The knot spacing may be chosen as small as the resolution of the application requires; increasing the resolution in this way has very little effect on the number of support vectors, and hence on the difficulty of obtaining the solution. To simplify the formulas, piece-wise constant functions are considered. The construction of higher order splines is analogous. The desired function may be approximated by the expression

where

ψ_{i,j }are the expression coefficients and θ is the Heaviside step function.

Transforming this function with the Radon operator R yields the corresponding regression problem in image space

where we have set

_{i})θ(−t_{j}))(m,μ). (49)

The problem of solving the PET image reconstruction equation in the set of piece-wise constant functions is reduced to the problem of regression approximation in the image space using the data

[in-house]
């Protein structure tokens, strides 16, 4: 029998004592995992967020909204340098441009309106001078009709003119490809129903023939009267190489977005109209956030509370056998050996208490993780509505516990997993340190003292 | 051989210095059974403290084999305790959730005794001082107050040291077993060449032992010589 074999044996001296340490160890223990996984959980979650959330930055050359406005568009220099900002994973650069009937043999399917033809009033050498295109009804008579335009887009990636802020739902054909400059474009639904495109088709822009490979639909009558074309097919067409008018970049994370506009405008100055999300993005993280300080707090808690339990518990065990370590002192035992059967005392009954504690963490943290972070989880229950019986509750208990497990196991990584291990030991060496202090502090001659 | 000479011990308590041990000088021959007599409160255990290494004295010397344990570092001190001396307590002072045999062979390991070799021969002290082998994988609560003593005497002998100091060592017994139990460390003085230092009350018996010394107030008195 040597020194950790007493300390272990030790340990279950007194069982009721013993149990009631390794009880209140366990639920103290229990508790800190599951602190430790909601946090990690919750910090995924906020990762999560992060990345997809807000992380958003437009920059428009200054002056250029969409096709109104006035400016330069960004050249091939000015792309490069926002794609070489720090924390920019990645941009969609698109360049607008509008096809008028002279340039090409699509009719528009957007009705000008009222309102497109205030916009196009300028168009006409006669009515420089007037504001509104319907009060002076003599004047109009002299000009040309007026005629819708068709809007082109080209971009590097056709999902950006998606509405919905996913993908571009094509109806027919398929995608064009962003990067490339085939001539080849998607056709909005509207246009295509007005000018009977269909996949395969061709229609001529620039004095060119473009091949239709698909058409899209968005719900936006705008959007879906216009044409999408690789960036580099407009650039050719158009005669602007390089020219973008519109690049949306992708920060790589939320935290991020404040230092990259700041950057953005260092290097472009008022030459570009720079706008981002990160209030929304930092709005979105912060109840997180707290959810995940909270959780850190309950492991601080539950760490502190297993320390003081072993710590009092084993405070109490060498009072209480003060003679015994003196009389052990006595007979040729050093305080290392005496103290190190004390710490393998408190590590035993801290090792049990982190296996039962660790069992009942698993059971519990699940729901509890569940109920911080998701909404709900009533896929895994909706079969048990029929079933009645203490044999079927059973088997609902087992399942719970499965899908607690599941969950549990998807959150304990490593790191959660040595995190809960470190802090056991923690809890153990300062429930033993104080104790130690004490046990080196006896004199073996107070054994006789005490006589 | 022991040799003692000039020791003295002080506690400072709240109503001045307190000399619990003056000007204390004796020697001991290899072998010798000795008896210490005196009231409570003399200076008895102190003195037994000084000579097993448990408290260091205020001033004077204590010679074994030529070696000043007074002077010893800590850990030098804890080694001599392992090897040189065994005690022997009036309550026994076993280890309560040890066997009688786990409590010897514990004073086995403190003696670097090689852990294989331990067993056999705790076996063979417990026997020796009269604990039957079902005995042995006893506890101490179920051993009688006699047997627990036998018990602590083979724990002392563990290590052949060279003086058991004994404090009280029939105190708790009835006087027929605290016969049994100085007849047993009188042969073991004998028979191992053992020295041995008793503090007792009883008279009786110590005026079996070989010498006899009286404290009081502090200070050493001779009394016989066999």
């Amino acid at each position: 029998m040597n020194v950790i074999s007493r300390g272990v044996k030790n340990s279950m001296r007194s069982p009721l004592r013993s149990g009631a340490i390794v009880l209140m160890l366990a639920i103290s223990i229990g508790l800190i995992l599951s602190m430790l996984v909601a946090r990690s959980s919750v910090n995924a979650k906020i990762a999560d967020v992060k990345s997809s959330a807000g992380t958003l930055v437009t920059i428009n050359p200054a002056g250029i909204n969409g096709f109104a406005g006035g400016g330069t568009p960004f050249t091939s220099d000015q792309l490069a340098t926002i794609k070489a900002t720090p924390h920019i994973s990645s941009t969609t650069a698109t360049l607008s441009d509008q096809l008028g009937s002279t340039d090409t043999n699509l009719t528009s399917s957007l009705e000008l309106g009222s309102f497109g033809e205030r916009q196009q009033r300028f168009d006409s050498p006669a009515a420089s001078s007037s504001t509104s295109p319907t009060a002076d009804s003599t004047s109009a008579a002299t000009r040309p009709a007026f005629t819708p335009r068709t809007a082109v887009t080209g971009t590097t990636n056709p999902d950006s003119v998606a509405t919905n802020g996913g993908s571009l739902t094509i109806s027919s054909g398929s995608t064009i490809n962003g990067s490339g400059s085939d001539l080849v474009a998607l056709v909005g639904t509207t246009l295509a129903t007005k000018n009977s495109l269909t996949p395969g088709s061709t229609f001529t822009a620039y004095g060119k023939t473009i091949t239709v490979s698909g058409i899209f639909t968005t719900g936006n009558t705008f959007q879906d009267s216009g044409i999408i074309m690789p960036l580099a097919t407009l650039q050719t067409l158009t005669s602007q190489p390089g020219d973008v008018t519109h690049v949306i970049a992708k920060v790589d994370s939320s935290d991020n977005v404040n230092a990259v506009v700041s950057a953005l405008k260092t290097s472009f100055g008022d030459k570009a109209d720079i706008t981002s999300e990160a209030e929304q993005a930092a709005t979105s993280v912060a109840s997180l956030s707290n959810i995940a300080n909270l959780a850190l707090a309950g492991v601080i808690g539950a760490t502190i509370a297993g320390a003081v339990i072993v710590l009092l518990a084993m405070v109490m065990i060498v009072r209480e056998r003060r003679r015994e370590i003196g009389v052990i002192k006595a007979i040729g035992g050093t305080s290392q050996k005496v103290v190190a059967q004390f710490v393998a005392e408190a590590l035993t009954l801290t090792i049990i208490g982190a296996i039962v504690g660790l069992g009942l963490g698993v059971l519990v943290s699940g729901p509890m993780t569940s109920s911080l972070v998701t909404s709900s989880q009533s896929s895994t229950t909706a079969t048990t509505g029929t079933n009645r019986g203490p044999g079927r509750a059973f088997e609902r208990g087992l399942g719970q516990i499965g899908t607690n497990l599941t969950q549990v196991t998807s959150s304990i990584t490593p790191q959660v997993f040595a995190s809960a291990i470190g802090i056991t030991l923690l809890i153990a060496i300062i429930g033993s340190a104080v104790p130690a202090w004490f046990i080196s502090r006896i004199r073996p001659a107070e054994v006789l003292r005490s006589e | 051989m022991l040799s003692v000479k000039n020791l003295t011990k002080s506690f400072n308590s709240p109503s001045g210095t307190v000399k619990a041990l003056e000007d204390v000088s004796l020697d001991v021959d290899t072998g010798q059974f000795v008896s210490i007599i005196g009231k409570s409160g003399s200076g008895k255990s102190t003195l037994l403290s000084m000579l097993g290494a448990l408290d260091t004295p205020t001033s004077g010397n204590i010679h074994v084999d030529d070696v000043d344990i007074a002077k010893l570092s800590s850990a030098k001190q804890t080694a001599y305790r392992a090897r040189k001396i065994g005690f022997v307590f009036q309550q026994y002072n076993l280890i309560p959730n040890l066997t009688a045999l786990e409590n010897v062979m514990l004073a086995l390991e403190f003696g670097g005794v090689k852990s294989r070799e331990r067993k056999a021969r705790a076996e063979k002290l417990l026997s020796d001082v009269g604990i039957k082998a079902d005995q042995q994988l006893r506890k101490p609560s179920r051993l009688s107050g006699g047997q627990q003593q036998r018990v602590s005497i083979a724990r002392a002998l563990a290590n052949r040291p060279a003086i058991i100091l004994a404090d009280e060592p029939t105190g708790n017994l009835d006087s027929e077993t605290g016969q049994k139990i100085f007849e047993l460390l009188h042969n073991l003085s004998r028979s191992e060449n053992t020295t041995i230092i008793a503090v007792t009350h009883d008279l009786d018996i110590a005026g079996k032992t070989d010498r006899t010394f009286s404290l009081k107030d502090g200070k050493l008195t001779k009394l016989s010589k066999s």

The solution requires finding the constants ψ_{i,j }that satisfy the conditions

and has a minimal norm. In the present invention, this is done by minimizing (21) to obtain the solution of the PET image reconstruction problem. In order to accomplish this, we must construct two functions: the kernel function in image space

and the cross-kernel function

These expressions may easily be evaluated analytically.

To solve the PET image reconstruction problem using the SV technique, two steps remain. First, the kernel-function (50) is used to obtain the support vectors (m_{k},μ_{k}), k=1, . . . , N and corresponding coefficients α*_{k}−α_{k}, k=1, . . . N. Second, the cross-kernel function (51) is used to obtain support vectors and coefficients that define the desired image reconstruction approximation